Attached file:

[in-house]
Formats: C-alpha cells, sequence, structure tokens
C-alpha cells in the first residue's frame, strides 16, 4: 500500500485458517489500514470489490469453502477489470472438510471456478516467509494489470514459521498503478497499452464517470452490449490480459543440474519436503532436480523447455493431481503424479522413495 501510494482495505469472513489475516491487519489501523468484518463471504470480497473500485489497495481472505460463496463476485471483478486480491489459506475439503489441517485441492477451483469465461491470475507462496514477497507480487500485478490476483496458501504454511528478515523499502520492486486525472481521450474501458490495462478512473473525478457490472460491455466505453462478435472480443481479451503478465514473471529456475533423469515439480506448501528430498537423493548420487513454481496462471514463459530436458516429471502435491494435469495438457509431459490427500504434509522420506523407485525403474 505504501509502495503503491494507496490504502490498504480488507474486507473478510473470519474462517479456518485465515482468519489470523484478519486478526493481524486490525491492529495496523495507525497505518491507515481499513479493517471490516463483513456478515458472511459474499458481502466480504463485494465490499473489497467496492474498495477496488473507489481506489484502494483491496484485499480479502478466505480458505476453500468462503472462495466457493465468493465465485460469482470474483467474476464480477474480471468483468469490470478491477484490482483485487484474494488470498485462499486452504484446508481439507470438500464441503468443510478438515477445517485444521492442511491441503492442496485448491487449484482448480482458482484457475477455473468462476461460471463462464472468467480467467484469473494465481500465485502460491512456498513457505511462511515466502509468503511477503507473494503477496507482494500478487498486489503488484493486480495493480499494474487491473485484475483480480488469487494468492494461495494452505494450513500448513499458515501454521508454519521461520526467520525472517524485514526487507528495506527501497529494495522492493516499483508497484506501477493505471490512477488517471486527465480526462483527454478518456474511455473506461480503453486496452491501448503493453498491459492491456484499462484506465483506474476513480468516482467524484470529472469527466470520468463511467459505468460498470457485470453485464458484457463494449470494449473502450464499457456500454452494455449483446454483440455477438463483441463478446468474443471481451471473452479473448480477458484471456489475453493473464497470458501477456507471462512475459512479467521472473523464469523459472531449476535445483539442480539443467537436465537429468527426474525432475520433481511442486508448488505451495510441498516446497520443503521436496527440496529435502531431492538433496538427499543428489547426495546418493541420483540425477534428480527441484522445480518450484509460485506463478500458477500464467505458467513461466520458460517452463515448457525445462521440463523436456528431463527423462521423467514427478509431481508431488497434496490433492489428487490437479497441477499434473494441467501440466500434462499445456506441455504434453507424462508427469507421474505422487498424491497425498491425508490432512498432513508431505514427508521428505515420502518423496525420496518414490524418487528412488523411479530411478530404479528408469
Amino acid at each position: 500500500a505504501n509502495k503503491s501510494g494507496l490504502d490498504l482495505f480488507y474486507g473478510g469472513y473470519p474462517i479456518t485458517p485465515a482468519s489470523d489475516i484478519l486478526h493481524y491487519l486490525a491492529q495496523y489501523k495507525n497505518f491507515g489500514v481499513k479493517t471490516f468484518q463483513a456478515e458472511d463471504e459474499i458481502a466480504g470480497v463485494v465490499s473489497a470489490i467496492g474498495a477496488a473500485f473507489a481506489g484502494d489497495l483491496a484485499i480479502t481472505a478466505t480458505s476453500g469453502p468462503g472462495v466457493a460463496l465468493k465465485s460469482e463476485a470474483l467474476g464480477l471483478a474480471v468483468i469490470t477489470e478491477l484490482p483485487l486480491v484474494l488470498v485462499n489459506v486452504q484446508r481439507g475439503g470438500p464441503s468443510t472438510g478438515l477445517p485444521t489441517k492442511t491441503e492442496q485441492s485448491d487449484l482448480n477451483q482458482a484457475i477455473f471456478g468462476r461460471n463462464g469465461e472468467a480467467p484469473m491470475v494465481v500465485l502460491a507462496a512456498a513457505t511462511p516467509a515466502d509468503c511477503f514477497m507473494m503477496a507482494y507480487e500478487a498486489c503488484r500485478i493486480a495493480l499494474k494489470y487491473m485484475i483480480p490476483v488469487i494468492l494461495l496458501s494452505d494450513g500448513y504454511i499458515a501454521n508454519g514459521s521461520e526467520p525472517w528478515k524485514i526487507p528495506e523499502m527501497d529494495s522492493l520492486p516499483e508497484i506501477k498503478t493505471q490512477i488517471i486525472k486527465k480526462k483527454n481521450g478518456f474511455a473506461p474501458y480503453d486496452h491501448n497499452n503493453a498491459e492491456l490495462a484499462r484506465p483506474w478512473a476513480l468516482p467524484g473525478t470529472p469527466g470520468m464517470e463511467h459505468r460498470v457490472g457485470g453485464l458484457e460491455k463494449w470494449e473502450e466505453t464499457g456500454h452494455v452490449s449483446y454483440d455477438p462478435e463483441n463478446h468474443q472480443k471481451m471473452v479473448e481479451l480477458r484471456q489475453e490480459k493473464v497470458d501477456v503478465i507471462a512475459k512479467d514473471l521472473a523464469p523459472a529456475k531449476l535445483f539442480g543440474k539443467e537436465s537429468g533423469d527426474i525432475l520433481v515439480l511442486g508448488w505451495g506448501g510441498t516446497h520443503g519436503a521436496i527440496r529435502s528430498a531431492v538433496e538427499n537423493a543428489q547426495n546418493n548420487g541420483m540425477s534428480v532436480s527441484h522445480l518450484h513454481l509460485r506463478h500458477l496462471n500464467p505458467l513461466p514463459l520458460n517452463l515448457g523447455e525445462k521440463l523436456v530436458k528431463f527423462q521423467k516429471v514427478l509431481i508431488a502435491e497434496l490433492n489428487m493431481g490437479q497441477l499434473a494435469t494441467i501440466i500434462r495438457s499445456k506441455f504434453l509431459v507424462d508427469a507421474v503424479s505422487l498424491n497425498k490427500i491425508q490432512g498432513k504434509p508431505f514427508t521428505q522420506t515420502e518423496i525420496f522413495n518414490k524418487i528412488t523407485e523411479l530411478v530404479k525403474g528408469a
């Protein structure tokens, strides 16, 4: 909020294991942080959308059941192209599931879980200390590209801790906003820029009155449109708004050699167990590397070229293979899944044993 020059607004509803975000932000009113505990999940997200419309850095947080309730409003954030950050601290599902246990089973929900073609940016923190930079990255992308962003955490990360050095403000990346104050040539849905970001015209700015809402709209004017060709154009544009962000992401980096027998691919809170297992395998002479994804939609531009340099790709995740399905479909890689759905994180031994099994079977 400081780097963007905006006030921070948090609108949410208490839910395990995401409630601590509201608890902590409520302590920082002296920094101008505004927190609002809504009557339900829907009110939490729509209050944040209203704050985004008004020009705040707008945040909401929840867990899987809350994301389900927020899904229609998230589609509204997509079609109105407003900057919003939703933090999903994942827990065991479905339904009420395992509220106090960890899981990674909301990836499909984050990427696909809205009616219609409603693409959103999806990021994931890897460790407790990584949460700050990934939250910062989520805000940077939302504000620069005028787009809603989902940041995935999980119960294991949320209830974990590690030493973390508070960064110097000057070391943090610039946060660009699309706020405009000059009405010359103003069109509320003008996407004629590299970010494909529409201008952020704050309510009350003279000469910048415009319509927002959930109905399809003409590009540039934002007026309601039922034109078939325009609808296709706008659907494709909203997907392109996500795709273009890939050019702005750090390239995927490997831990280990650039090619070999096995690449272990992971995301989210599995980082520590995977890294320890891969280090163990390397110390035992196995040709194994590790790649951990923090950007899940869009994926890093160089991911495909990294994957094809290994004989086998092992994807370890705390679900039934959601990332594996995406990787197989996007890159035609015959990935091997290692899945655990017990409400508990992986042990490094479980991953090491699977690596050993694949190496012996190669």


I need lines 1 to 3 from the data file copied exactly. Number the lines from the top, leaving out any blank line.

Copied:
[in-house]
Formats: C-alpha cells, sequence, structure tokens
C-alpha cells in the first residue's frame, strides 16, 4: 500500500485458517489500514470489490469453502477489470472438510471456478516467509494489470514459521498503478497499452464517470452490449490480459543440474519436503532436480523447455493431481503424479522413495 501510494482495505469472513489475516491487519489501523468484518463471504470480497473500485489497495481472505460463496463476485471483478486480491489459506475439503489441517485441492477451483469465461491470475507462496514477497507480487500485478490476483496458501504454511528478515523499502520492486486525472481521450474501458490495462478512473473525478457490472460491455466505453462478435472480443481479451503478465514473471529456475533423469515439480506448501528430498537423493548420487513454481496462471514463459530436458516429471502435491494435469495438457509431459490427500504434509522420506523407485525403474 505504501509502495503503491494507496490504502490498504480488507474486507473478510473470519474462517479456518485465515482468519489470523484478519486478526493481524486490525491492529495496523495507525497505518491507515481499513479493517471490516463483513456478515458472511459474499458481502466480504463485494465490499473489497467496492474498495477496488473507489481506489484502494483491496484485499480479502478466505480458505476453500468462503472462495466457493465468493465465485460469482470474483467474476464480477474480471468483468469490470478491477484490482483485487484474494488470498485462499486452504484446508481439507470438500464441503468443510478438515477445517485444521492442511491441503492442496485448491487449484482448480482458482484457475477455473468462476461460471463462464472468467480467467484469473494465481500465485502460491512456498513457505511462511515466502509468503511477503507473494503477496507482494500478487498486489503488484493486480495493480499494474487491473485484475483480480488469487494468492494461495494452505494450513500448513499458515501454521508454519521461520526467520525472517524485514526487507528495506527501497529494495522492493516499483508497484506501477493505471490512477488517471486527465480526462483527454478518456474511455473506461480503453486496452491501448503493453498491459492491456484499462484506465483506474476513480468516482467524484470529472469527466470520468463511467459505468460498470457485470453485464458484457463494449470494449473502450464499457456500454452494455449483446454483440455477438463483441463478446468474443471481451471473452479473448480477458484471456489475453493473464497470458501477456507471462512475459512479467521472473523464469523459472531449476535445483539442480539443467537436465537429468527426474525432475520433481511442486508448488505451495510441498516446497520443503521436496527440496529435502531431492538433496538427499543428489547426495546418493541420483540425477534428480527441484522445480518450484509460485506463478500458477500464467505458467513461466520458460517452463515448457525445462521440463523436456528431463527423462521423467514427478509431481508431488497434496490433492489428487490437479497441477499434473494441467501440466500434462499445456506441455504434453507424462508427469507421474505422487498424491497425498491425508490432512498432513508431505514427508521428505515420502518423496525420496518414490524418487528412488523411479530411478530404479528408469